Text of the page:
Racism is a Pandemic and Compassion Could Lead to the Cure
Black Americans are fighting against two battles—COVID-19 and the deeply rooted racism of America. Grief has become an all too familiar emotion experienced by Black people in our country. Between the countless murders of unarmed Black men and women by police officers and being disproportionately affected by the COVID-19 outbreak, this past year has uncovered a pandemic that has been plaguing our country for far too long—racism.
A Closer Look at the Impact of Racism on Black American’s Wellbeing
Being Black in America means you must consider your safety before doing virtually anything. Running while Black, driving while Black, birdwatching while Black, or even playing with a toy while Black could cost you your life. All it takes is one person’s implicit bias to put your entire life on the line. That’s what it’s like living the Black experience in our country.
Despite the passing of the Civil Rights Act of 1968, which outlawed discrimination based on sex, color, religion, or national origin, inequalities and racial injustices are still alive and prevalent in our country today. Systematic racism, which promotes economic disadvantages, has negatively impacted generation after generation of Black Americans. Structural racism results in the lack of quality education, less wealth, poorer health outcomes, and even a shorter lifespan for Black Americans.
Racism is a silent killer, and it’s time for us all to put an end to this disease. Overall, Black Americans tend to report lower levels of life satisfaction and happiness. Research shows that Black people experience lower rates of depression compared to white Americans. However, once depressed, Black people are more likely to not only stay chronically depressed and experience higher impairments, but they’re also more likely not to receive treatment.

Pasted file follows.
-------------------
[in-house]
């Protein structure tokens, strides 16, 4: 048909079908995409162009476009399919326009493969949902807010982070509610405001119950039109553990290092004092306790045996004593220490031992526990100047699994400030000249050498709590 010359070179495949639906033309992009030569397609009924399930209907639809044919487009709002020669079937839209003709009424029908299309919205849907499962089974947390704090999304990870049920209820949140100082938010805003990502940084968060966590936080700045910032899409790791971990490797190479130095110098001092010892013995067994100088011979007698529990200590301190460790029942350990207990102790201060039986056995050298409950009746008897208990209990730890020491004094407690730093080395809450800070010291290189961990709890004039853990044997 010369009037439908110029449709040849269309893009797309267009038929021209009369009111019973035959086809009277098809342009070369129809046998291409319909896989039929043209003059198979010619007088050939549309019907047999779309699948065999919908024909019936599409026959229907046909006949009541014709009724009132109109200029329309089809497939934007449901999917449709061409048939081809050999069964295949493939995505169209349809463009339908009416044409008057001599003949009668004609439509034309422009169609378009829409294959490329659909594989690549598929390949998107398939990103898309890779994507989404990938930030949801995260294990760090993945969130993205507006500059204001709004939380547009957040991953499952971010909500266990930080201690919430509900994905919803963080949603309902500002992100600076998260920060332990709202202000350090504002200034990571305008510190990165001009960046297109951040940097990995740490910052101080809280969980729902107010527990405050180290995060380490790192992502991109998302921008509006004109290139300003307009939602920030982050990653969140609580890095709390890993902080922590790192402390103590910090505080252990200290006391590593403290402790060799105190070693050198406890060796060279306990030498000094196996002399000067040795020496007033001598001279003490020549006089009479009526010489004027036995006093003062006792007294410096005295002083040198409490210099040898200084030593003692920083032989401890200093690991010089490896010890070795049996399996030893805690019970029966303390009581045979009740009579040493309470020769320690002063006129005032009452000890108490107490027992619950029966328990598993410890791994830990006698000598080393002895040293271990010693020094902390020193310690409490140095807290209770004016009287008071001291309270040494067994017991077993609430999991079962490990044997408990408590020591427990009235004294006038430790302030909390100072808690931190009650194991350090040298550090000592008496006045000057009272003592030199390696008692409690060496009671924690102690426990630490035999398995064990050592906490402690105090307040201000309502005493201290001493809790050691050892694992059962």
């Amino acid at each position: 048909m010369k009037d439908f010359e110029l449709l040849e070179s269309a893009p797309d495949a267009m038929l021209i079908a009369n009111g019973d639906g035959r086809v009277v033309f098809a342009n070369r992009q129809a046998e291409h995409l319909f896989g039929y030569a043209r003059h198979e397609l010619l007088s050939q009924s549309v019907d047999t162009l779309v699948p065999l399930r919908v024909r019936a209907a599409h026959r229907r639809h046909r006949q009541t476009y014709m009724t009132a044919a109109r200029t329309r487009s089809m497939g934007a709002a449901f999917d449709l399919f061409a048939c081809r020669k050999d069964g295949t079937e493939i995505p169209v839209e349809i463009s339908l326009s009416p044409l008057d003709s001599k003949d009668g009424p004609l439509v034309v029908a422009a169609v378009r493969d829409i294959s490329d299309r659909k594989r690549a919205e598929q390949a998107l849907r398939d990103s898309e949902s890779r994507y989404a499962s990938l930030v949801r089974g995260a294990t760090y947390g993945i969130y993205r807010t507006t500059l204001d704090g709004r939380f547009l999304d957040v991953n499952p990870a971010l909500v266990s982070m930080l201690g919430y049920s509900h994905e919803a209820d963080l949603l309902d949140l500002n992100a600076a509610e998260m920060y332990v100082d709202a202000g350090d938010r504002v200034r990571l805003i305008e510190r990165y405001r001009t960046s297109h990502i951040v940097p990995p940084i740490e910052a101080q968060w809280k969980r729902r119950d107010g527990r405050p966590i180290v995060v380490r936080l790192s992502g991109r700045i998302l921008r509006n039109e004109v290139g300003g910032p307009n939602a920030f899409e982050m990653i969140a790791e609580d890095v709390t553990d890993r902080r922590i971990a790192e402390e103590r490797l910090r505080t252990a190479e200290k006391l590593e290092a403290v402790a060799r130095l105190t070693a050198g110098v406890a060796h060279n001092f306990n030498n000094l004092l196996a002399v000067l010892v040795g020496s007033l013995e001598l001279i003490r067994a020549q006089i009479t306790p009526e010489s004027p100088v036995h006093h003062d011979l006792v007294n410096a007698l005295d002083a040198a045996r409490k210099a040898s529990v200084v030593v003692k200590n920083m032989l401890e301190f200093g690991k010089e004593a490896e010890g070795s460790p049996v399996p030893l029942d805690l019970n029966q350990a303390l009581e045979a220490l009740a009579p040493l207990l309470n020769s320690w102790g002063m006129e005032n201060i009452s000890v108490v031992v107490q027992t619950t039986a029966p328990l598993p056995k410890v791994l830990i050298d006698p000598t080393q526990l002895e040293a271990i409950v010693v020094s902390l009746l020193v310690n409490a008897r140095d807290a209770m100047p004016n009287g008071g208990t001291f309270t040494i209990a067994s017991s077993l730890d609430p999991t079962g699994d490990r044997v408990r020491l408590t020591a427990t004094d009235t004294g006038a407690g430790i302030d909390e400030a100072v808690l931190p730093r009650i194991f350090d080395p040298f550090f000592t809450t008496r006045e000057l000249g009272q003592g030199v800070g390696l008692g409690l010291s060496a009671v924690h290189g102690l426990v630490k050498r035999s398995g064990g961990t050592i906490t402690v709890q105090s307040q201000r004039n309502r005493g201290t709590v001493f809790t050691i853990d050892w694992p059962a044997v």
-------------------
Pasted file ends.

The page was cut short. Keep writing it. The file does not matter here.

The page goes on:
Macro and microaggressions can lead to daily stress in the lives of Black Americans. Significant experiences like not being hired for a job because of their race, or slighter aggressions like receiving poor customer service or being followed in a store, can cause significant stress and impact the mental health and overall wellbeing of Black people. It’s evident that Black Americans experience heightened levels of stress, and over time stress can wear down the body leading to heart disease, diabetes, and high blood pressure—all of which disproportionality affects Black people. We must face the reality of the consequences that racism has on Black Americans and come together to stand against hate.
How to Fight Racism With Compassion
There is no easy fix for the centuries-old disease of racism. We’ve all inherited ways of thinking about race, class, and gender, and it’s our job to unpack these thought patterns and challenge negative behaviors. The truth is, being racist isn’t a characteristic reserved for just “bad” people. Understanding that fact is the first step to permitting yourself to really take a hard look at your explicit or implicit biases.
People are not born racist, meaning everyone can do the difficult but necessary work to unlearn bigotry and stereotypes. Compassion and empathy are integral to the fight against racism. Honing these characteristics can only push the charge against racism forward. Here are some ideologies Americans can and need to unlearn with the help of compassion.
- “I don’t see color.”
Brandee Anderson, an educator and lawyer, said it best when she said, “Being colorblind isn’t kind.” Some Americans believe that “not seeing color” is a good thing, but it’s actually quite the opposite. Suppose you can’t acknowledge someone’s race or how their life experiences may be different from yours. In that case, you’ll lead yourself into a trap of invalidating people’s lived experiences because you “don’t see color.”
- “They must have done something to deserve that outcome.”
This statement completely lacks compassion. No one deserves to be unfairly treated, and learn to check your own biases when you feel this sentiment come to mind. It might feel uncomfortable to look at a situation from a different perspective, but it’s necessary to feel empathy for people.
- “It doesn’t involve me, so why speak up?”
Being silent in the face of racism makes you just as guilty as the perpetrator. Don’t be silent, and speak up when you see something wrong happening. Unpack why you feel the need to turn a blind eye to racism just because it doesn’t involve you. Lean into empathy, and step up to challenge racist behavior.
Racism is a pandemic that is slowly killing Black Americans, and it’s up to us and you to be part of the cure.